Escape into another time and place, into the fantasy world
of Charles Dickens' Victorian London.

The growing popularity of "reality television" programmesespecially PBS's "Manor House" miniseriessuggests that there may be considerable public interest for our "reality theatre" format in which the public participates in a community-wide costumed historical re-creation of the world of Charles Dickens. The project would comprise a three-day event culminating in an evening performance of our interactive dramatization: The Mystery of James Edwyn Wakefield, or Murder in the Wakefield Family.

PALLADIAN Interactive Theatre has been producing audience-participation events in the United States since 1987. The company is owned by Alan Lance Andersen and Robert Alan Cook, who write the scripts and supervise the productions. Both playwrights are professional members of Mystery Writers of America.

PALLADIAN Interactive Theatre 's "reality theatre" concept is to market travel, lodgings, fine dining, and participation theatre in one comprehensive package. We hope to work with airlines, travel agencies, caterers, innkeepers, and local entertainers. We may also work with historical societies, horse-drawn carriage operators, actors, and musicians in England to provide a reasonably authentic re-creation of Victorian life.

PALLADIAN Interactive Theatre extends the traditional dinner theatre concept to offer much more than just dinner and theatre. It also gives the audience an opportunity to participate as performers. It's more like stepping through a time machine than attending a theatre event. There are no lines to memorize, and each drama never ends the same twicebecause participants improvise their lines while attempting to achieve the goals outlined in their playbooks.

The Mystery of James Edwyn Wakefield includes elements of mystery, intrigue, romance, suspense, and adventureall the ingredients of a Dickensian novel. Audience members have the opportunity to become 19th Century characters in a number of dynamic and complex mystery plots. It is a world of Victorian ladies and gentlemen, costermongers, Scotland Yard detectives, curmudgeons, sailors, servants, villains, thieves, rascals, and a murderer or two. Participants are caught up in a whirlwind of melodramamissing documents, escaped lunatics, long-lost relatives, unspeakable crimes, ghosts in the attic, and star-crossed lovers.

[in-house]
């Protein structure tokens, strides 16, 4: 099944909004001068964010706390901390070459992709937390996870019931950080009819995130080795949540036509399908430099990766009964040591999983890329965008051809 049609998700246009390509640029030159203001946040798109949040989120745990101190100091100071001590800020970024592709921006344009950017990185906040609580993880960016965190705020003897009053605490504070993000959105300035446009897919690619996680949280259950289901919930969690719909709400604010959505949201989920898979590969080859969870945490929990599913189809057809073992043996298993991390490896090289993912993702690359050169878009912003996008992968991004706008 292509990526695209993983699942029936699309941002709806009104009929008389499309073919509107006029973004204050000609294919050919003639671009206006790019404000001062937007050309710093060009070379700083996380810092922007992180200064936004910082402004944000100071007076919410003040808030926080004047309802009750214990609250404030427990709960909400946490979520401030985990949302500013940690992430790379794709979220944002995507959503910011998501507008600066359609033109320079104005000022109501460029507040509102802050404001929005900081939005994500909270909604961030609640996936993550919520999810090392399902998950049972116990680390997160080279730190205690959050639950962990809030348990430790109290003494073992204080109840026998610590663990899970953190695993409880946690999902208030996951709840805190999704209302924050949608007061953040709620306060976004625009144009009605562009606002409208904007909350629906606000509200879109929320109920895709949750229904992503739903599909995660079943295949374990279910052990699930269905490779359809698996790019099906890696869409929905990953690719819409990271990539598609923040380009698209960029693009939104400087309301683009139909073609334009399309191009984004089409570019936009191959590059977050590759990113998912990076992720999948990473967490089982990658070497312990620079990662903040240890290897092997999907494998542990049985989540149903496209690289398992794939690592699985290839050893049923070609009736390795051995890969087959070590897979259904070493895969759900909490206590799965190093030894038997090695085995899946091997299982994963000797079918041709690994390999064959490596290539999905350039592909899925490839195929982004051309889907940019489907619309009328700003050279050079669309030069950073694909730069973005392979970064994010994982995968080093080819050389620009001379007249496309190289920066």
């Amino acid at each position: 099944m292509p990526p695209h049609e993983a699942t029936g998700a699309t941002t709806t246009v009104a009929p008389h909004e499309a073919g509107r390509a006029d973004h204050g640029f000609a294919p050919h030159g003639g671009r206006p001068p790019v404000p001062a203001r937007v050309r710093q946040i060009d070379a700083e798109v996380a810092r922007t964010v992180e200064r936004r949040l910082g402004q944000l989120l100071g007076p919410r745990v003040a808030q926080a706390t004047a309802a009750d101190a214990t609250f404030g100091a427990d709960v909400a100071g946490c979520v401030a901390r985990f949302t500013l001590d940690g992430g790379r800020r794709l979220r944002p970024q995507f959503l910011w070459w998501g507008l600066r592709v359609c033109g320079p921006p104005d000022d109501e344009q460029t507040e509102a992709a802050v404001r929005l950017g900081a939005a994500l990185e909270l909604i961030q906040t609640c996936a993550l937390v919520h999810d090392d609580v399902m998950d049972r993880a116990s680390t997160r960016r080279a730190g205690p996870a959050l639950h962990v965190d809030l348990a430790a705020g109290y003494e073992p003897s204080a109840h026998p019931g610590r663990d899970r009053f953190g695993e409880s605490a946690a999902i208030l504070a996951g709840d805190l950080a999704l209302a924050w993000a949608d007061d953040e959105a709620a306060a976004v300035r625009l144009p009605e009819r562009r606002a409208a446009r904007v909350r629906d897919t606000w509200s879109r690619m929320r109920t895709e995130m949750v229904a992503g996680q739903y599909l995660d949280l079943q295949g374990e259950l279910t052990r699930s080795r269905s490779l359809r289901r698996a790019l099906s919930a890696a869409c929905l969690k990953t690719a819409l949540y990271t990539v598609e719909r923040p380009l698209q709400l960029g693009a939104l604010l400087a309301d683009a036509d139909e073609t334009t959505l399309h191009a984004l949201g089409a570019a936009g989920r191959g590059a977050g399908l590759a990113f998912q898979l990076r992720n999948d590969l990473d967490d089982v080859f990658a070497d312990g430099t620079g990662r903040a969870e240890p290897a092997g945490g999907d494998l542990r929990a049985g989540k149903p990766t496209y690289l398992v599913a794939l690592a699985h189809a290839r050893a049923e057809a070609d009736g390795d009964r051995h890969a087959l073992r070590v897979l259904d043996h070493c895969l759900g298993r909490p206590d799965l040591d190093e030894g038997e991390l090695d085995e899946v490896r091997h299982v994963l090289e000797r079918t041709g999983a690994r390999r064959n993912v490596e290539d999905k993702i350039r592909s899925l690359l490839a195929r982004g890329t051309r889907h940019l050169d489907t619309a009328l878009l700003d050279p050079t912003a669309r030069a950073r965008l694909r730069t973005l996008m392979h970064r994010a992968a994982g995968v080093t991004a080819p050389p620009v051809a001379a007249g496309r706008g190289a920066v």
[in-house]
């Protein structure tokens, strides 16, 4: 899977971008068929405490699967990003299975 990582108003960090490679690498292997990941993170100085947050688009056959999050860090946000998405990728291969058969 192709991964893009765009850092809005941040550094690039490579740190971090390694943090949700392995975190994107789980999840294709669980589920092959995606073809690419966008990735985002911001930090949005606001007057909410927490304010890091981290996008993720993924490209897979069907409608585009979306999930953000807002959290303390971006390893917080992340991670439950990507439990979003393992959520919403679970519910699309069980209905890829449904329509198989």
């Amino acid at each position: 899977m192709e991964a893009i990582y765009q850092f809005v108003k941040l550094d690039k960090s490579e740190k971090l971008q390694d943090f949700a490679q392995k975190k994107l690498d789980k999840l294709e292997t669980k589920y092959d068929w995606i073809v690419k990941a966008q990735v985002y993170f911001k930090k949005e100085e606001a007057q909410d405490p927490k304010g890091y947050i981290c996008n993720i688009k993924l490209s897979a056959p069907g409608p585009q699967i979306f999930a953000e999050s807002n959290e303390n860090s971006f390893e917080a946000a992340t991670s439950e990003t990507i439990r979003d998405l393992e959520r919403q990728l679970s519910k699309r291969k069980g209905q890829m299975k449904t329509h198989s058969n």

The show is set during the Christmas season of 1862, and we have facsimile reprints of the Illustrated London News from that year which incorporate clues to our mystery plots. We also have facsimile Victorian "stage money" banknotes, cheque books, birth and marriage certificates, and real vintage coins.

"In traditional theater, the audience assumes a reactive role, responding to the performance in a passive fashion," writes Jeff Wirth, author of Interactive Acting: Acting, Improvisation, and Interacting for Audience Participatory Theatre. "Interactive Theatre expands the experience of the audience by offering them a proactive role, in which they are invited to join as a collaborator in the creation of the performance.

"Interactive Theatre combines the richness of rehearsed material, the spontaneity of improvisation, and the empowerment of participation," writes Wirth. "It draws on acting and improvisation techniques, as well as techniques unique to the interactive form."

John Kennedy Melling, former editor of the British crime writer's Black Dagger series, author of several mystery related books, drama critic, and BBC broadcaster, said of the Mystery of James Edwyn Wakefield, "My first impression was of the immaculate way they have prepared the package. The clever way they mingled seven compact stories held together, a winning use made of Dickens characters, names, and plots make for a compelling production, unique indeed. I stress the uniqueness, because while there are mystery companies in the States and more here in England, they are all based on only one story. I know of NOTHING here remotely approaching this scheme. TERRIFIC!"

Descriptions of Characters

Photos from Past Productions

Wakefield in Illinois

Wakefield Main Page